Good grief! It’s been a few rough weeks working with Chloe in therapy. Most everyone has issues with the feelings of shame and we keep them hidden deep down inside of us where no one can see just how ugly we really are. Whether it’s related to being successful, parenting, having friends or struggling with past trauma, shame tells us we’re not good enough, worthy, lovable, etc.
Shame has been a core issue we’ve been working with Chloe on during the past month or so. While at her program, she struggles with addressing her issues of shame. The reasons behind her shame are so deep and painful, she either shuts down or breaks down. As Chloe’s parents, it’s very painful to see and experience it with her.
Chloe’s mental disabilities prevent her from having a lot of insight and recognize how her behaviors, body language and words affect other people and their perception of her. Additionally, she often doesn’t understand the context of words and misinterprets what others are meaning to say. Consequently, over the years, Chloe has been shunned by peers, teachers and adults who find her odd, rude and bossy. Chloe can feel the rejection and her defense has become to numb herself to it and try to find acceptance from any friend, thus repeating the cycle. This pattern was the primary reason we sent Chloe to a residential treatment center. As parents, we didn’t know what to do. She wouldn’t accept our feedback because she couldn’t see it and didn’t know how to change it. Plus, she was starting to hang with the wrong crowd, desparate for acceptance.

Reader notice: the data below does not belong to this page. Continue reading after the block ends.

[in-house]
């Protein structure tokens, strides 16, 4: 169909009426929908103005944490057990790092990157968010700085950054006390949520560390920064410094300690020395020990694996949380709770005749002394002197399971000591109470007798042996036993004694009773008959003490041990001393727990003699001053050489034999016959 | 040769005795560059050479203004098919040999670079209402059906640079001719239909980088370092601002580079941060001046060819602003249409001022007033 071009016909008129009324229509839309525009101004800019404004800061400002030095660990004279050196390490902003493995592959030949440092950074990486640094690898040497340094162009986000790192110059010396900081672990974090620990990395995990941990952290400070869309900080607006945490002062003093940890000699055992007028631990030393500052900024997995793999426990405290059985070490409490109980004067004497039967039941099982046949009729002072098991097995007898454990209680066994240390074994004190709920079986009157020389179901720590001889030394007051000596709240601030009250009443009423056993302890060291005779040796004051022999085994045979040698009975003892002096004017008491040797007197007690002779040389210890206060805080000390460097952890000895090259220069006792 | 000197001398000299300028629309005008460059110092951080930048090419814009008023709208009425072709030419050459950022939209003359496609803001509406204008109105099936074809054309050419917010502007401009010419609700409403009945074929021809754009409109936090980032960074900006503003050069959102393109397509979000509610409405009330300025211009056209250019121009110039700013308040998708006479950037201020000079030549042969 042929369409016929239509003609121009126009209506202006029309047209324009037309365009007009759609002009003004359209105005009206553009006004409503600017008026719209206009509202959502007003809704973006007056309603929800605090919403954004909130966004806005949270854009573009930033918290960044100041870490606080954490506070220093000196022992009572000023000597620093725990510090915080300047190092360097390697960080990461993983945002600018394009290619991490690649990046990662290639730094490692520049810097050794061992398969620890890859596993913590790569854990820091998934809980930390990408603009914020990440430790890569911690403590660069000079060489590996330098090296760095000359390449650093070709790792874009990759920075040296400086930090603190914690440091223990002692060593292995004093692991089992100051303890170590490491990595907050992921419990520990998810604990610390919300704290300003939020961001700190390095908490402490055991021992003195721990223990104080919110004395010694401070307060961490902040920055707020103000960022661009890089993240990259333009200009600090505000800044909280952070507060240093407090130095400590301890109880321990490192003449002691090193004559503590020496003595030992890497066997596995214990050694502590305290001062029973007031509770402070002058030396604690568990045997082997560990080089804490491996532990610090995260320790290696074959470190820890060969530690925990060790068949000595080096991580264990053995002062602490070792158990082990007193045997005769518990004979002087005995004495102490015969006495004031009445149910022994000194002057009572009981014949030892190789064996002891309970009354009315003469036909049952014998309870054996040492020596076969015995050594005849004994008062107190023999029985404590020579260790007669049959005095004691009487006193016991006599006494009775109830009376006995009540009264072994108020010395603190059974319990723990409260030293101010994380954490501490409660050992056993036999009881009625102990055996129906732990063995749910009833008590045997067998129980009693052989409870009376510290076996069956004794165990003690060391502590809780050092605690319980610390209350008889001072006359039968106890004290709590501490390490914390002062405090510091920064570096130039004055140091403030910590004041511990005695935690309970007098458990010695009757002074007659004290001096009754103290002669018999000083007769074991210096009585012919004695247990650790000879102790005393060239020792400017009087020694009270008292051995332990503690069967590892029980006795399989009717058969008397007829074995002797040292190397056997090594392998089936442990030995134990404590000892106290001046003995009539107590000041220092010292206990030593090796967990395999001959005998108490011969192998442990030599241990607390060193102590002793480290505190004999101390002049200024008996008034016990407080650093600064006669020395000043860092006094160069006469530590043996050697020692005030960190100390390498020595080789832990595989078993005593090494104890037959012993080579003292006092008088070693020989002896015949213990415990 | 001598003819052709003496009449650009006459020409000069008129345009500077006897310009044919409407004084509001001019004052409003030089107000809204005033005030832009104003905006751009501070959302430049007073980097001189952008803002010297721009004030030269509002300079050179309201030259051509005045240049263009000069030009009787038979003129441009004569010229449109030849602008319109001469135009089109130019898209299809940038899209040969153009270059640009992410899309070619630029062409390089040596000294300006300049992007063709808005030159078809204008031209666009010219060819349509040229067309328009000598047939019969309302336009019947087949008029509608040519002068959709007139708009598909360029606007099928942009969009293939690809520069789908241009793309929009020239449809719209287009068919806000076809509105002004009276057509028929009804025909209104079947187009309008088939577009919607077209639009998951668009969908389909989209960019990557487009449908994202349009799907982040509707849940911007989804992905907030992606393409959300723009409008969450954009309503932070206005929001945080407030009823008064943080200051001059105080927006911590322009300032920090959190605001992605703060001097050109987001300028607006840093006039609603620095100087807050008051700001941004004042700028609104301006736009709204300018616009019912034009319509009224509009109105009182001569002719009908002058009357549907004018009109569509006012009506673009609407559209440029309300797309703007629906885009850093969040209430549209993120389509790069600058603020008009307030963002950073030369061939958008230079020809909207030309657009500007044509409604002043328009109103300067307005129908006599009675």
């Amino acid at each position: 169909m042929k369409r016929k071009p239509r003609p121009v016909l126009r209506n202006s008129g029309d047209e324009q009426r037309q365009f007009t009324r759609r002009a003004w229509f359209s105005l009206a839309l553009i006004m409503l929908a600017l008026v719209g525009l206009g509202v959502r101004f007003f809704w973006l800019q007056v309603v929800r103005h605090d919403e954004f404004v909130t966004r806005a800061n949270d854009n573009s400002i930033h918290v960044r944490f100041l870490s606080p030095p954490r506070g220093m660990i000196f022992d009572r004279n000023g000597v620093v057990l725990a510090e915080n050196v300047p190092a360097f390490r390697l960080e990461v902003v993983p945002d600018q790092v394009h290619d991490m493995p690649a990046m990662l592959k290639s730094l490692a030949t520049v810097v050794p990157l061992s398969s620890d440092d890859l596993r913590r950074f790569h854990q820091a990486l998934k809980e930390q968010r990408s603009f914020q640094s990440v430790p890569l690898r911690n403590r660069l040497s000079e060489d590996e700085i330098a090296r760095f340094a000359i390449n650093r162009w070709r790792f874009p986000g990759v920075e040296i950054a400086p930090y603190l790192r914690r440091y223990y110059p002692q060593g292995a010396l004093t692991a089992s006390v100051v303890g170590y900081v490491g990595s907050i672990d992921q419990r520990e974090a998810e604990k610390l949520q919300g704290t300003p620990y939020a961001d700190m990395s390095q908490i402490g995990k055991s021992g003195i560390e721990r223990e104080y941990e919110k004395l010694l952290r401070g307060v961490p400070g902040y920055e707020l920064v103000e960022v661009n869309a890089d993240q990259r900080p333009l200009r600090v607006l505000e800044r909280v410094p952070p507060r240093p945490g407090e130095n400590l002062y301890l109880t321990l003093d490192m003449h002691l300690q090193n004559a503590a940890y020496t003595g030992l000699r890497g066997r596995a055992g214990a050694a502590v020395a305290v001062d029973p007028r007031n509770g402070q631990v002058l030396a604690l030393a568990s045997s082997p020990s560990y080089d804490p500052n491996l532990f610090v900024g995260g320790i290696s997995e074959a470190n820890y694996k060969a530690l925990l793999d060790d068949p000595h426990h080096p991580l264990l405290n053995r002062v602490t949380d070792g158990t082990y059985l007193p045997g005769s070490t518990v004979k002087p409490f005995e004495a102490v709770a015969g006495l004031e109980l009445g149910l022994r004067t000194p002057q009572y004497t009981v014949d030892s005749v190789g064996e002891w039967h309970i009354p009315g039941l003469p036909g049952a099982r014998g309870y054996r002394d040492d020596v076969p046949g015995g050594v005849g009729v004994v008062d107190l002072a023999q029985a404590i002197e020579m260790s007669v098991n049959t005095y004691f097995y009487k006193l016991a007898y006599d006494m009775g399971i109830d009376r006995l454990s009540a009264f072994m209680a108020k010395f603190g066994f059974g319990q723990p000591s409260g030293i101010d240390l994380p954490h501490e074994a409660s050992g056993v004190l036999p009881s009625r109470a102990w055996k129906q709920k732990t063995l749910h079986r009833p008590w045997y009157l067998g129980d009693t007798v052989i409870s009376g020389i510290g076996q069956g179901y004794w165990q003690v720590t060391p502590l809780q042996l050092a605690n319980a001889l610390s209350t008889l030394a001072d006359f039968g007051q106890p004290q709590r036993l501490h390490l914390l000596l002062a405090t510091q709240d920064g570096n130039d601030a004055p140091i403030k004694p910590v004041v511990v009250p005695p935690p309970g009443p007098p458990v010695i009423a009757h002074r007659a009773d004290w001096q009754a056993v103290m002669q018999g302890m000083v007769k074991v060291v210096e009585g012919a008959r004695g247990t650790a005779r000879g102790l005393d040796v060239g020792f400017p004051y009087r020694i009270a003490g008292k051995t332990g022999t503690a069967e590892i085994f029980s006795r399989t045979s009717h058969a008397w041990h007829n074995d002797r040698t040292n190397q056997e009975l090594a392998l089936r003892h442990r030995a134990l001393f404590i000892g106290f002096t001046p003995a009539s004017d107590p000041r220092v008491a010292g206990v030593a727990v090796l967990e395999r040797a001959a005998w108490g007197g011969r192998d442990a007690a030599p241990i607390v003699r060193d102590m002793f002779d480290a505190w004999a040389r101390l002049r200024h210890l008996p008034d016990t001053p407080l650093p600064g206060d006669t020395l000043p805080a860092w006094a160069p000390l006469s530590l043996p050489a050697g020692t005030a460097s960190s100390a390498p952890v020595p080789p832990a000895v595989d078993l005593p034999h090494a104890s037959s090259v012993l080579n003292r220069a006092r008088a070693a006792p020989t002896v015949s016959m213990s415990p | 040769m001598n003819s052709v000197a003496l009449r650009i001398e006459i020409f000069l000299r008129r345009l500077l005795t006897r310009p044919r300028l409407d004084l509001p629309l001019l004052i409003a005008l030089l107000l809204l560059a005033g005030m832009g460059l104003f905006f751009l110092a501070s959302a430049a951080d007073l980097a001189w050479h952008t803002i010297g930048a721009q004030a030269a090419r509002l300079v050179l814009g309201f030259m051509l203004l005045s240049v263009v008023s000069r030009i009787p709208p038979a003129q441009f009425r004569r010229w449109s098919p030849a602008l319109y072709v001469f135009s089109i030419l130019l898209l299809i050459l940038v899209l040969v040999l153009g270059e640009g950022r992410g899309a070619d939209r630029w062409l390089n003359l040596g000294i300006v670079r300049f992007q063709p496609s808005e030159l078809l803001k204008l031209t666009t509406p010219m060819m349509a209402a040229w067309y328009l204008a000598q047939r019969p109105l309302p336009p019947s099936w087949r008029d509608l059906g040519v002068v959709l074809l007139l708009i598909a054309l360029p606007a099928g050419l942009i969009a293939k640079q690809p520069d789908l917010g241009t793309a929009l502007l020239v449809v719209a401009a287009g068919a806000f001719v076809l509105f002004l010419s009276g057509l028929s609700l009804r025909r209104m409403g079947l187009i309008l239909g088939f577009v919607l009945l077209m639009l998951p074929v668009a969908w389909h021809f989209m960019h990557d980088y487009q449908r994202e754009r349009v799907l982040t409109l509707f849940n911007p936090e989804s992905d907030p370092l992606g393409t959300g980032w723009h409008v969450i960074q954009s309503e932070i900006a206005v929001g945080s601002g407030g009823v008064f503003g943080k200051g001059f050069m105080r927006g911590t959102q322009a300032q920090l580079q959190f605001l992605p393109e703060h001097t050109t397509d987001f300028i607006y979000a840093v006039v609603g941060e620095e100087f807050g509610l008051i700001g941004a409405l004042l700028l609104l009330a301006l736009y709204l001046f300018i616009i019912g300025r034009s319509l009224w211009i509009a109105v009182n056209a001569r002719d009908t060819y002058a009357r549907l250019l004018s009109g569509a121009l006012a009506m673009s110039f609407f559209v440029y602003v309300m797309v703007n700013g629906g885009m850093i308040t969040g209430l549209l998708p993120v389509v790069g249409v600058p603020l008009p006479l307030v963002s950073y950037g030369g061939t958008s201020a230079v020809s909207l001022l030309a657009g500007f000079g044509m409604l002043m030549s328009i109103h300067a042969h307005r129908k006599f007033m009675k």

Years of rejection by peers and adults have left her believing she’s a bad person and isn’t worthy of love… She’s ashamed of who she is.
I know we all can relate, on some level, to that icky feeling of shame. My husband, Jeff, recently sent Chloe some insightful and powerful information about shame, which he researched online. He learned shame is an intensely painful feeling that we are unworthy of love and belonging. Shame is about self, “I am bad.” Guilt on the other hand is about behavior, “I did something bad.”
Jeff found that there are three things shame needs to survive:
So what can kill shame? Emapthy – If you can talk with someone that can listen to you with empathy, the shame will shrink. If you don’t keep secrets and don’t fear the judgement of other people and yourself, the shame will shrink.
If you suffer from shame, it’s so critical to have someone you can trust who is a good listener and empathetic.
I recently shared with Chloe that I felt ashamed because I didn’t think I was a good mom while she was growing up. I didn’t know how to help her or protect her during all of her struggles. I was so proud of her response. She was very empathetic sharing that she loves me for who I am and she doesn’t want any other kind of mom.
Chloe recently visited home. We had awesome family time and she is making great strides. She brings home goals for her visit. We are always delighted to find when she has made our beds or made us brownies while we’re away at work or a meeting. I am thankful for my family and our small steps to success.